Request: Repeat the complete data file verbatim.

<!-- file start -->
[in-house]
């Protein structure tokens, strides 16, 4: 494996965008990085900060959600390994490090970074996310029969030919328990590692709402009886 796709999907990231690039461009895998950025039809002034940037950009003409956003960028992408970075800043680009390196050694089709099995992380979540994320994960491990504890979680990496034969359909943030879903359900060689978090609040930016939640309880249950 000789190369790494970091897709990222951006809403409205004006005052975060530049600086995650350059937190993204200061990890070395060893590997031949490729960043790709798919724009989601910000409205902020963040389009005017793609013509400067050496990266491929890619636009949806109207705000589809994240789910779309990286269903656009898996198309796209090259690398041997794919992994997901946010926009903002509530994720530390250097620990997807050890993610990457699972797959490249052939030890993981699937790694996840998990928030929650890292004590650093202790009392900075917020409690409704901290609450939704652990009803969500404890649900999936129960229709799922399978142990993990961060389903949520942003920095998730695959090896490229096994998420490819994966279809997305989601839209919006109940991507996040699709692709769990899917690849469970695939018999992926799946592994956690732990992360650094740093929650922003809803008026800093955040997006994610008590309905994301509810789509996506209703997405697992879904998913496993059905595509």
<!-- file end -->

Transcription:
[in-house]
């Protein structure tokens, strides 16, 4: 494996965008990085900060959600390994490090970074996310029969030919328990590692709402009886 796709999907990231690039461009895998950025039809002034940037950009003409956003960028992408970075800043680009390196050694089709099995992380979540994320994960491990504890979680990496034969359909943030879903359900060689978090609040930016939640309880249950 000789190369790494970091897709990222951006809403409205004006005052975060530049600086995650350059937190993204200061990890070395060893590997031949490729960043790709798919724009989601910000409205902020963040389009005017793609013509400067050496990266491929890619636009949806109207705000589809994240789910779309990286269903656009898996198309796209090259690398041997794919992994997901946010926009903002509530994720530390250097620990997807050890993610990457699972797959490249052939030890993981699937790694996840998990928030929650890292004590650093202790009392900075917020409690409704901290609450939704652990009803969500404890649900999936129960229709799922399978142990993990961060389903949520942003920095998730695959090896490229096994998420490819994966279809997305989601839209919006109940991507996040699709692709769990899917690849469970695939018999992926799946592994956690732990992360650094740093929650922003809803008026800093955040997006994610008590309905994301509810789509996506209703997405697992879904998913496993059905595509």